FIGS. 9A-C show several shapes generated using a device emulator in accordance with the present invention.

FIGS. 10A-B show components used for selectively emulating any one of a number of electronic input devices in accordance with the present invention.

DETAILED DESCRIPTION OF THE PREFERRED EMBODIMENT

In accordance with the present invention, any one of a number of computer input devices are able to be emulated and configured. In accordance with one embodiment of the invention, output signals from an actual, physical device are translated into signals corresponding to a different device (called an “emulated” or “virtual” device). An application program or other system that receives the translated signals functions as if it is coupled to and thus has received outputs from the different device. By selecting from among any number of devices to emulate, systems and applications coupled to the physical device can function as if they are an input device coupled to any number of emulated devices.

As one example, a programmer writing an application can use an interface to select different devices to be emulated for different modes of program operation. Using an interface designed using the invention, a user running a game program on a system is able to use an interface to select that a finger sensor, the actual physical input device, functions as a joy stick. Alternatively, a software package (such as a plug-in module), once installed on the system, is able to use the interface to automatically select, without user intervention, that the finger sensor functions as a joy stick.

Using the same interface, a user on the system, now running a computer-aided design (CAD) program, is able to select that the finger sensor functions as a scroll wheel. Still using the same interface, when the system runs a word processing program, the finger sensor is selected to function as a touch pad. In accordance with the present invention, application programmers and hence users are able to select how a computer input device functions, matching the operation of the input device to best fit the application at hand. By easily selecting and configuring an input device that best matches the application they are using, users are thus more productive. Additionally, because a single computer input device is able to replace multiple other input devices, the system is much smaller and thus finds use on portable electronic devices.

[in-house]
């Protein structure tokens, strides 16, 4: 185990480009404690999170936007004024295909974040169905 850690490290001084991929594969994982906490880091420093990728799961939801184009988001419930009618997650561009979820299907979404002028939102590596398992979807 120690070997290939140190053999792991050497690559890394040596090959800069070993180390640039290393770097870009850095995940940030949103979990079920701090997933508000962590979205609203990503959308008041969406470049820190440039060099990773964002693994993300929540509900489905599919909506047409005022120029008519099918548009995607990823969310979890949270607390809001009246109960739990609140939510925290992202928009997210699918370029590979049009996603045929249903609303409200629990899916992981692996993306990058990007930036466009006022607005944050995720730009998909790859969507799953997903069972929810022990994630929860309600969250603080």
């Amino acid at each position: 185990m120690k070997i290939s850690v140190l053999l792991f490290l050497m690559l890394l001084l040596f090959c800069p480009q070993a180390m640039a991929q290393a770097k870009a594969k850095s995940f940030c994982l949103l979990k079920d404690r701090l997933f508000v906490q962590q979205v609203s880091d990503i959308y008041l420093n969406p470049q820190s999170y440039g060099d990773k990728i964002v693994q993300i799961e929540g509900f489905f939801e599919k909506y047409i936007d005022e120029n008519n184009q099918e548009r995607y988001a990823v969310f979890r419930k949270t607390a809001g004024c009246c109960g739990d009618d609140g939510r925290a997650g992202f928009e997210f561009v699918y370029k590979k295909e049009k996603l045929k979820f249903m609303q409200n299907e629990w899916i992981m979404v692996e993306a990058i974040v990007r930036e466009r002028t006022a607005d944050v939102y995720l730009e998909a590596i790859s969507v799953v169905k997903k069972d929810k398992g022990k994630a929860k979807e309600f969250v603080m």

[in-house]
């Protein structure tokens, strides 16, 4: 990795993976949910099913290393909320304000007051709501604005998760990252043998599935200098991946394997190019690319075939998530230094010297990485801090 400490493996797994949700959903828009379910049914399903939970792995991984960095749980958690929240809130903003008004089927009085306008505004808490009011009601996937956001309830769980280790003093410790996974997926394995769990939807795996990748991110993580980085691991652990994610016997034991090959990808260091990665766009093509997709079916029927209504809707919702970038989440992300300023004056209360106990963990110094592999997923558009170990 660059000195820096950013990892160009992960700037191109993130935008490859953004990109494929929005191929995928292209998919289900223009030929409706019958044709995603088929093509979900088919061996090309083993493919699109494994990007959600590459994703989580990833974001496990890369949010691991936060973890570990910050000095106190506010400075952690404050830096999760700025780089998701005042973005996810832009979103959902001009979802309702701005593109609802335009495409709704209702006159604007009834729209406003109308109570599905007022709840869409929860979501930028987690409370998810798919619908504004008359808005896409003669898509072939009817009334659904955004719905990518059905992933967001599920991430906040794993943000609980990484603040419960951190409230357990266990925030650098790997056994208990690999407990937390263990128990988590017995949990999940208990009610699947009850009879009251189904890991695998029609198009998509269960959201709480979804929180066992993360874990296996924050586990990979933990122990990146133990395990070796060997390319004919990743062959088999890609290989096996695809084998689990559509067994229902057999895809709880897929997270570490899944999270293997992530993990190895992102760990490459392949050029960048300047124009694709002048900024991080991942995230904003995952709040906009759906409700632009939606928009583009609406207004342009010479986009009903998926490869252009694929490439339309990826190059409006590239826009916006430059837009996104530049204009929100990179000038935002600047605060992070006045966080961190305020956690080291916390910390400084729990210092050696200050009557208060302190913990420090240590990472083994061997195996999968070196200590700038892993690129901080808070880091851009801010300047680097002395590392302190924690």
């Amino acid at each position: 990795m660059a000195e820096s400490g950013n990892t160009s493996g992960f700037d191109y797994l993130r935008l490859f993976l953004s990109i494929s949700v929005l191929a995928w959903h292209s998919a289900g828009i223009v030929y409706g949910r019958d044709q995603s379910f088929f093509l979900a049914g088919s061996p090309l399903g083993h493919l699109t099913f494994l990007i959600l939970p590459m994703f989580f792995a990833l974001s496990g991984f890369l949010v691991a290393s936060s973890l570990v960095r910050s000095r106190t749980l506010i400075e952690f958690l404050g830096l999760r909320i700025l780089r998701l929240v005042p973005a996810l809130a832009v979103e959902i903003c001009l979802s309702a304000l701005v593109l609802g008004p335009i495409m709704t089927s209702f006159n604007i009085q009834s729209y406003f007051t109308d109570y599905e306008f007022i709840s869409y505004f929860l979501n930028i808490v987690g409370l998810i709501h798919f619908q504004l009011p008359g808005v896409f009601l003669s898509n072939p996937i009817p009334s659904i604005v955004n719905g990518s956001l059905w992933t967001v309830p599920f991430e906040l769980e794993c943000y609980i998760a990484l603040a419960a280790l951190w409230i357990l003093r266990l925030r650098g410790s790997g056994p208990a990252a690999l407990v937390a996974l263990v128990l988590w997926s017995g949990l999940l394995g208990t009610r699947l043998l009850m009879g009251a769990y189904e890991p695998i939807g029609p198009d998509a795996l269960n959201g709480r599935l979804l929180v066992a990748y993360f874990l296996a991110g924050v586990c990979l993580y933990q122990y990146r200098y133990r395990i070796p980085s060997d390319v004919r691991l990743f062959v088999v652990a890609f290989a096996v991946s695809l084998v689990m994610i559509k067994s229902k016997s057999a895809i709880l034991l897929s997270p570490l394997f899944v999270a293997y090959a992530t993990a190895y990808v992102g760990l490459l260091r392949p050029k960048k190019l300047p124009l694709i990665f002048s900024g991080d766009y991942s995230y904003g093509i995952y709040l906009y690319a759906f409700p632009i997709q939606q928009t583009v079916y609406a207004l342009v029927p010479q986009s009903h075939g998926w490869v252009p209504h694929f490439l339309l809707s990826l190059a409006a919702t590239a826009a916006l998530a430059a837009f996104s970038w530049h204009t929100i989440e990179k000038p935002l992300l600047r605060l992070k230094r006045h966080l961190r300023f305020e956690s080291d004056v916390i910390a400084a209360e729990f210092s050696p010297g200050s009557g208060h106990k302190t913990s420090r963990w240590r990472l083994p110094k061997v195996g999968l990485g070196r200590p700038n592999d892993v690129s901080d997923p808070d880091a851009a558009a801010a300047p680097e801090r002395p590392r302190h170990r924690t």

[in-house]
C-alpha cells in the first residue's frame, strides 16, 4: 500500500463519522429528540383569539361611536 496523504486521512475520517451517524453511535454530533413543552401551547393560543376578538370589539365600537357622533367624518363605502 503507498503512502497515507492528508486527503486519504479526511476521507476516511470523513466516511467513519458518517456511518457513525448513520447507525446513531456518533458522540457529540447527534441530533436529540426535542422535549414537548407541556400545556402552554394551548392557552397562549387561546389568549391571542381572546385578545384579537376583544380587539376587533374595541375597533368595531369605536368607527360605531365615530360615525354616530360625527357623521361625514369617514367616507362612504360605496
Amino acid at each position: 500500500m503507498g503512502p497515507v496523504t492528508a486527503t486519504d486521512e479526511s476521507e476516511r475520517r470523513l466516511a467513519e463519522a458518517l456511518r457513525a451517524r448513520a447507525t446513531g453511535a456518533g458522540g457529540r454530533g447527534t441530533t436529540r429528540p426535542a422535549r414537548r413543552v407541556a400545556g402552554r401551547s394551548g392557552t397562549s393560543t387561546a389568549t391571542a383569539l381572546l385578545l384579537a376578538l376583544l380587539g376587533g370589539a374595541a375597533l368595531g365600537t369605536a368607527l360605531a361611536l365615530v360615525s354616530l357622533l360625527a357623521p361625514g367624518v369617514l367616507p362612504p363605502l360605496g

The system and method in accordance with the present invention find use on any electronic devices that receive inputs from electronic input devices. The system and method are especially useful on systems that execute different applications that together are configured to receive inputs from multiple input devices, such as finger sensors, mice, scroll wheels, joy sticks, steering wheels, analog buttons, pressure sensors, and touch pads, to name a few. Electronic devices used in accordance with the present invention include personal computers, personal digital assistants, digital cameras, electronic games, printers, copiers, cell phones, digital video disc players, and digital audio players, such as an MP3 player. Many other electronic devices can benefit from the present invention.

While much of the discussion that follows describes finger sensors as the physical input device that the user manipulates, the emulation algorithms described below can be used with any number of physical input devices. In other embodiments, for example, the physical input device is a track ball that selectively emulates any one of a mouse, a steering wheel and a joy stick.

FIG. 1 shows a device emulation system 100 receiving input from a finger 160 in accordance with the present invention. The device emulation system 100 comprises a finger sensor 140 coupled to and configured to generate inputs for a computer system 103. The computer system 103 comprises a processing portion 101 and a display screen 102. As one example, the computer system 103 is able to execute a software program 104 configured to receive, recognize, and process mouse inputs. In one embodiment, the software program 104 is a word processing program that receives and processes mouse clicks to highlight and select portions of text displayed on the display screen 102. In this example, an application programming interface (API) interfaces the finger sensor 140 to the software program 104. The finger sensor 140 receives the input generated by a movement of the finger 160 on the finger sensor 140, and the API translates the output generated by the finger sensor 160 to a mouse click or other mouse operation for use by the software program 104. It will be appreciated that the API can be packaged to form part of the finger sensor 140, part of the computer system 103, or part of both. It will also be appreciated that the API can be implemented in software, hardware, firmware, or any combination of these.